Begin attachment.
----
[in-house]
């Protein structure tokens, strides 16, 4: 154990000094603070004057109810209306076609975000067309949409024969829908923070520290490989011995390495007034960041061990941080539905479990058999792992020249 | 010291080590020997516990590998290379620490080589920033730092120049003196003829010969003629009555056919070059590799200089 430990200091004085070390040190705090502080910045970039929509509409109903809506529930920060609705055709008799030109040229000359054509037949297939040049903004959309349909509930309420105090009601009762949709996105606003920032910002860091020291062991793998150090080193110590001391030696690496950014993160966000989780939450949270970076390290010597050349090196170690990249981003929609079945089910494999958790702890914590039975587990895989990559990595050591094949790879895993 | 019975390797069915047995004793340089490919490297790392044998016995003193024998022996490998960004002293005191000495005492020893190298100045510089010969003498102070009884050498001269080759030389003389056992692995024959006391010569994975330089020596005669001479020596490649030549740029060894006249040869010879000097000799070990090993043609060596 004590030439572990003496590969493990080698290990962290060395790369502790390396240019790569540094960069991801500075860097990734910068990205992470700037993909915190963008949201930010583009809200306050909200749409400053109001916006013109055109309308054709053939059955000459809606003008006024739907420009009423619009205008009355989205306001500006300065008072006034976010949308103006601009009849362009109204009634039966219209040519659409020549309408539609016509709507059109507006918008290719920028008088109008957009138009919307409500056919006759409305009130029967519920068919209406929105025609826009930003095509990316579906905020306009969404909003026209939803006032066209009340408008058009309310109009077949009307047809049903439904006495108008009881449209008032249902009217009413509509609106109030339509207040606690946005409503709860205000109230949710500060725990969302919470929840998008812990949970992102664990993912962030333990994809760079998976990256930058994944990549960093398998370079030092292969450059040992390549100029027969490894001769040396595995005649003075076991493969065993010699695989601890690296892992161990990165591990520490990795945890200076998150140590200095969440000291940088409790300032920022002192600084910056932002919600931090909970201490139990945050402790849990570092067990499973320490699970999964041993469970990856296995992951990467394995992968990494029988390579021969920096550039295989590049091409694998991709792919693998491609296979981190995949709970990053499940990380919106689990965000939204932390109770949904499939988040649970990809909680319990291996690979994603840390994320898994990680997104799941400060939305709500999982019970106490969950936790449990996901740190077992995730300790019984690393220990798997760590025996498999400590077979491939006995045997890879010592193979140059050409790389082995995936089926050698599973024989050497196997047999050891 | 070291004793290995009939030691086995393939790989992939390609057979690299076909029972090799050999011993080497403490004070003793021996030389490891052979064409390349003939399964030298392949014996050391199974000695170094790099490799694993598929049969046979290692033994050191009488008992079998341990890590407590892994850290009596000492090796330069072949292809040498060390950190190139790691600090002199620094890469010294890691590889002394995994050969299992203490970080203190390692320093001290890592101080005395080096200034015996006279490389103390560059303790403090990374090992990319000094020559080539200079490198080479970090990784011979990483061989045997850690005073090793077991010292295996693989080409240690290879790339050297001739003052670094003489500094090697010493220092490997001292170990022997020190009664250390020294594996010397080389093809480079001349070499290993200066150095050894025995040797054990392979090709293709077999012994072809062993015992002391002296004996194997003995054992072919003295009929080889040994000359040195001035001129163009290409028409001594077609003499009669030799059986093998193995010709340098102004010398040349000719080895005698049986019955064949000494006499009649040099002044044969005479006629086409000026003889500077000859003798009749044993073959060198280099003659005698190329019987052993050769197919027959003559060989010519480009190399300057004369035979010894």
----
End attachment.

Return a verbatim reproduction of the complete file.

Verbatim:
[in-house]
């Protein structure tokens, strides 16, 4: 154990000094603070004057109810209306076609975000067309949409024969829908923070520290490989011995390495007034960041061990941080539905479990058999792992020249 | 010291080590020997516990590998290379620490080589920033730092120049003196003829010969003629009555056919070059590799200089 430990200091004085070390040190705090502080910045970039929509509409109903809506529930920060609705055709008799030109040229000359054509037949297939040049903004959309349909509930309420105090009601009762949709996105606003920032910002860091020291062991793998150090080193110590001391030696690496950014993160966000989780939450949270970076390290010597050349090196170690990249981003929609079945089910494999958790702890914590039975587990895989990559990595050591094949790879895993 | 019975390797069915047995004793340089490919490297790392044998016995003193024998022996490998960004002293005191000495005492020893190298100045510089010969003498102070009884050498001269080759030389003389056992692995024959006391010569994975330089020596005669001479020596490649030549740029060894006249040869010879000097000799070990090993043609060596 004590030439572990003496590969493990080698290990962290060395790369502790390396240019790569540094960069991801500075860097990734910068990205992470700037993909915190963008949201930010583009809200306050909200749409400053109001916006013109055109309308054709053939059955000459809606003008006024739907420009009423619009205008009355989205306001500006300065008072006034976010949308103006601009009849362009109204009634039966219209040519659409020549309408539609016509709507059109507006918008290719920028008088109008957009138009919307409500056919006759409305009130029967519920068919209406929105025609826009930003095509990316579906905020306009969404909003026209939803006032066209009340408008058009309310109009077949009307047809049903439904006495108008009881449209008032249902009217009413509509609106109030339509207040606690946005409503709860205000109230949710500060725990969302919470929840998008812990949970992102664990993912962030333990994809760079998976990256930058994944990549960093398998370079030092292969450059040992390549100029027969490894001769040396595995005649003075076991493969065993010699695989601890690296892992161990990165591990520490990795945890200076998150140590200095969440000291940088409790300032920022002192600084910056932002919600931090909970201490139990945050402790849990570092067990499973320490699970999964041993469970990856296995992951990467394995992968990494029988390579021969920096550039295989590049091409694998991709792919693998491609296979981190995949709970990053499940990380919106689990965000939204932390109770949904499939988040649970990809909680319990291996690979994603840390994320898994990680997104799941400060939305709500999982019970106490969950936790449990996901740190077992995730300790019984690393220990798997760590025996498999400590077979491939006995045997890879010592193979140059050409790389082995995936089926050698599973024989050497196997047999050891 | 070291004793290995009939030691086995393939790989992939390609057979690299076909029972090799050999011993080497403490004070003793021996030389490891052979064409390349003939399964030298392949014996050391199974000695170094790099490799694993598929049969046979290692033994050191009488008992079998341990890590407590892994850290009596000492090796330069072949292809040498060390950190190139790691600090002199620094890469010294890691590889002394995994050969299992203490970080203190390692320093001290890592101080005395080096200034015996006279490389103390560059303790403090990374090992990319000094020559080539200079490198080479970090990784011979990483061989045997850690005073090793077991010292295996693989080409240690290879790339050297001739003052670094003489500094090697010493220092490997001292170990022997020190009664250390020294594996010397080389093809480079001349070499290993200066150095050894025995040797054990392979090709293709077999012994072809062993015992002391002296004996194997003995054992072919003295009929080889040994000359040195001035001129163009290409028409001594077609003499009669030799059986093998193995010709340098102004010398040349000719080895005698049986019955064949000494006499009649040099002044044969005479006629086409000026003889500077000859003798009749044993073959060198280099003659005698190329019987052993050769197919027959003559060989010519480009190399300057004369035979010894």